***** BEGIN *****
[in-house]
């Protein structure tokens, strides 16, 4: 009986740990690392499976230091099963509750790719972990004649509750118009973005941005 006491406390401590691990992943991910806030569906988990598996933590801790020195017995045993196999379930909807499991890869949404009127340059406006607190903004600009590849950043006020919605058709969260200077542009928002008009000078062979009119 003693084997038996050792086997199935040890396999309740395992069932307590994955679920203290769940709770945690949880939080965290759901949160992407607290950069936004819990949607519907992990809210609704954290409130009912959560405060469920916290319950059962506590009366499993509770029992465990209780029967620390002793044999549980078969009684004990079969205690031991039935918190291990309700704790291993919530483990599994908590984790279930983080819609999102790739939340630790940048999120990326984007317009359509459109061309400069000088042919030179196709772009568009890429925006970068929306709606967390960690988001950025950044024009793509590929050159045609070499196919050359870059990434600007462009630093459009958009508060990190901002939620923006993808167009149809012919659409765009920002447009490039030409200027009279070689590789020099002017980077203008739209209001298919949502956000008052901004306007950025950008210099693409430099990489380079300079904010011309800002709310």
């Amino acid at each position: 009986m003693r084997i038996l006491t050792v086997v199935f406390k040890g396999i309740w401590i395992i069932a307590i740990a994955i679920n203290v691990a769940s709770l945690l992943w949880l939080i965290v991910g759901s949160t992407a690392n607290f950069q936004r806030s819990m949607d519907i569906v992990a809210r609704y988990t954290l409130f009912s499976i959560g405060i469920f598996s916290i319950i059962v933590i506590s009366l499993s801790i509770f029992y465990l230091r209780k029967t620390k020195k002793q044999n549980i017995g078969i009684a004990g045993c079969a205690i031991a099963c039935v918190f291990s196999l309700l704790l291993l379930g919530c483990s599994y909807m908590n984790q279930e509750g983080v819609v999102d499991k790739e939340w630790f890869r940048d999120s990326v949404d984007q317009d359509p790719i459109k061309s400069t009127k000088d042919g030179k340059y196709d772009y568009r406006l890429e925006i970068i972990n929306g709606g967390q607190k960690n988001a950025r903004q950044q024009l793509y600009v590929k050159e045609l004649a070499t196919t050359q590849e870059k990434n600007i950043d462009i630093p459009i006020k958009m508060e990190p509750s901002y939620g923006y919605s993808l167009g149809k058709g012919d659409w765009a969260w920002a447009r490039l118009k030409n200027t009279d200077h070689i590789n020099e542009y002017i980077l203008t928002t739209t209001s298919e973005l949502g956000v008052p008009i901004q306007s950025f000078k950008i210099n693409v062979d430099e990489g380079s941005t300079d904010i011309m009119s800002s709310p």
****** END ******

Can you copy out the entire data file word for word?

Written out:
[in-house]
């Protein structure tokens, strides 16, 4: 009986740990690392499976230091099963509750790719972990004649509750118009973005941005 006491406390401590691990992943991910806030569906988990598996933590801790020195017995045993196999379930909807499991890869949404009127340059406006607190903004600009590849950043006020919605058709969260200077542009928002008009000078062979009119 003693084997038996050792086997199935040890396999309740395992069932307590994955679920203290769940709770945690949880939080965290759901949160992407607290950069936004819990949607519907992990809210609704954290409130009912959560405060469920916290319950059962506590009366499993509770029992465990209780029967620390002793044999549980078969009684004990079969205690031991039935918190291990309700704790291993919530483990599994908590984790279930983080819609999102790739939340630790940048999120990326984007317009359509459109061309400069000088042919030179196709772009568009890429925006970068929306709606967390960690988001950025950044024009793509590929050159045609070499196919050359870059990434600007462009630093459009958009508060990190901002939620923006993808167009149809012919659409765009920002447009490039030409200027009279070689590789020099002017980077203008739209209001298919949502956000008052901004306007950025950008210099693409430099990489380079300079904010011309800002709310």
């Amino acid at each position: 009986m003693r084997i038996l006491t050792v086997v199935f406390k040890g396999i309740w401590i395992i069932a307590i740990a994955i679920n203290v691990a769940s709770l945690l992943w949880l939080i965290v991910g759901s949160t992407a690392n607290f950069q936004r806030s819990m949607d519907i569906v992990a809210r609704y988990t954290l409130f009912s499976i959560g405060i469920f598996s916290i319950i059962v933590i506590s009366l499993s801790i509770f029992y465990l230091r209780k029967t620390k020195k002793q044999n549980i017995g078969i009684a004990g045993c079969a205690i031991a099963c039935v918190f291990s196999l309700l704790l291993l379930g919530c483990s599994y909807m908590n984790q279930e509750g983080v819609v999102d499991k790739e939340w630790f890869r940048d999120s990326v949404d984007q317009d359509p790719i459109k061309s400069t009127k000088d042919g030179k340059y196709d772009y568009r406006l890429e925006i970068i972990n929306g709606g967390q607190k960690n988001a950025r903004q950044q024009l793509y600009v590929k050159e045609l004649a070499t196919t050359q590849e870059k990434n600007i950043d462009i630093p459009i006020k958009m508060e990190p509750s901002y939620g923006y919605s993808l167009g149809k058709g012919d659409w765009a969260w920002a447009r490039l118009k030409n200027t009279d200077h070689i590789n020099e542009y002017i980077l203008t928002t739209t209001s298919e973005l949502g956000v008052p008009i901004q306007s950025f000078k950008i210099n693409v062979d430099e990489g380079s941005t300079d904010i011309m009119s800002s709310p």